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How to save olives from destructive diseases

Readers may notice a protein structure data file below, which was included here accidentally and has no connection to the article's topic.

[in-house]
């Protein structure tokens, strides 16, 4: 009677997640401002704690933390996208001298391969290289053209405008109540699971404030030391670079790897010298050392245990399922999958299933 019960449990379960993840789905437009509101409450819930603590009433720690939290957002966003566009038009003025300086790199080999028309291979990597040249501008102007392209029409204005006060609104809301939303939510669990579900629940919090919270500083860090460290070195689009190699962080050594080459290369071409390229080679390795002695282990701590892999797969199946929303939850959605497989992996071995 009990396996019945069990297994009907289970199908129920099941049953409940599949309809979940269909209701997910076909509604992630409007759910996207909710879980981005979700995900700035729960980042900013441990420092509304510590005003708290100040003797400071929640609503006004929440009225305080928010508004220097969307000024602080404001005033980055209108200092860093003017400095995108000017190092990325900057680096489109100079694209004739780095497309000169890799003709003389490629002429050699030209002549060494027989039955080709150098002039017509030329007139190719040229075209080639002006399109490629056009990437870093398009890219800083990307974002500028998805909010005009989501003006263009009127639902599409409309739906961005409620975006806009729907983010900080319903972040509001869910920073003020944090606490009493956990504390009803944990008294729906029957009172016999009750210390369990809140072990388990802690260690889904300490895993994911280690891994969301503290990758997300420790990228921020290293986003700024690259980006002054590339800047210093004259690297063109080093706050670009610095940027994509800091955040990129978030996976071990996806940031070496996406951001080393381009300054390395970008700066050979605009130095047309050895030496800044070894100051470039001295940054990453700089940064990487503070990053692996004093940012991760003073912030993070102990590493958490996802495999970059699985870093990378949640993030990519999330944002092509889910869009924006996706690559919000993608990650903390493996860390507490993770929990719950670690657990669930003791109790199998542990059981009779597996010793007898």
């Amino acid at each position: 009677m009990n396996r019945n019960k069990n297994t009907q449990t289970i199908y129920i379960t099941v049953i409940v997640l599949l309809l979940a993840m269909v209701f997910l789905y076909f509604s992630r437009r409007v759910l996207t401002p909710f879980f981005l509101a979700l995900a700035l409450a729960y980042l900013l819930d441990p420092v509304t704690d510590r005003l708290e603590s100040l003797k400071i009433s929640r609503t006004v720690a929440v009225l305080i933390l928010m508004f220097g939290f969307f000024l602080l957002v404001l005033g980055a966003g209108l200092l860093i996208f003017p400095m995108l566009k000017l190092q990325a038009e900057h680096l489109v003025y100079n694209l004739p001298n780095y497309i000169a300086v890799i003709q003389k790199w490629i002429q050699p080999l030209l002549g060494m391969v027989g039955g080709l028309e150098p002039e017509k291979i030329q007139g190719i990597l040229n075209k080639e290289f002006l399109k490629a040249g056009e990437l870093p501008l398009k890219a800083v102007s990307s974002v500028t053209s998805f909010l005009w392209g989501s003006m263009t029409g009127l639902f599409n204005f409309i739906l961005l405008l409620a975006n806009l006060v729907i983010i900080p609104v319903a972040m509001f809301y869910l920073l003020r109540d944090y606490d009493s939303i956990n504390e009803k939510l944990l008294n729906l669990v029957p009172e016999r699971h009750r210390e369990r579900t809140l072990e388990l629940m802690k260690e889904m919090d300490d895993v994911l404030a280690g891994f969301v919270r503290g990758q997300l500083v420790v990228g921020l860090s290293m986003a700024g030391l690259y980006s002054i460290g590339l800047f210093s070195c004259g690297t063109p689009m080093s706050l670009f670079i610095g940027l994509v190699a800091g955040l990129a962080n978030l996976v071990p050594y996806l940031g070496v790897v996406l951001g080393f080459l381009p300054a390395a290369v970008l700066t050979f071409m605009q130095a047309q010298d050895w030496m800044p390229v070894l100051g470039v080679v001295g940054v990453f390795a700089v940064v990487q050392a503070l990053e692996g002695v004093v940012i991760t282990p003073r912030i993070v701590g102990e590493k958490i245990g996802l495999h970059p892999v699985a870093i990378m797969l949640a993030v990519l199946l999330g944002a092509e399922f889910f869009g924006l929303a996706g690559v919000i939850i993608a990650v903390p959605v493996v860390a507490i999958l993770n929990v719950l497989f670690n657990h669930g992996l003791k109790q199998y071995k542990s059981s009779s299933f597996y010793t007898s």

Plant pathogens, or disease-causing viruses, bacteria and fungi could lead to significant losses in agricultural yields, and threaten food security and ecosystem integrity. Between 2012 and 2017, the bacterium Xylella fastidiosa (Xf) severely damaged large orchards covering 538 km2, equivalent to about 6.5 million olive trees in Apulia, southern Italy, according to data by the European Commission's Joint Research Centre (JRC). At the 2nd European conference on Xf organised jointly by the European Food Safety Authority (EFSA) and several partners of the EU-funded POnTE project, Dr. Pieter Beck of the JRC said the information was collected using Sentinel-2 satellite data and was supported by weather data. His presentation is shown in a video. Quoted in a news item in "Eurasia Review' covering the conference, Dr. Beck explained that employing satellite data in such a manner "can help assess the extent of the damage Xylella is causing" as well as "inform the decisions for adaptation in areas where it is established."

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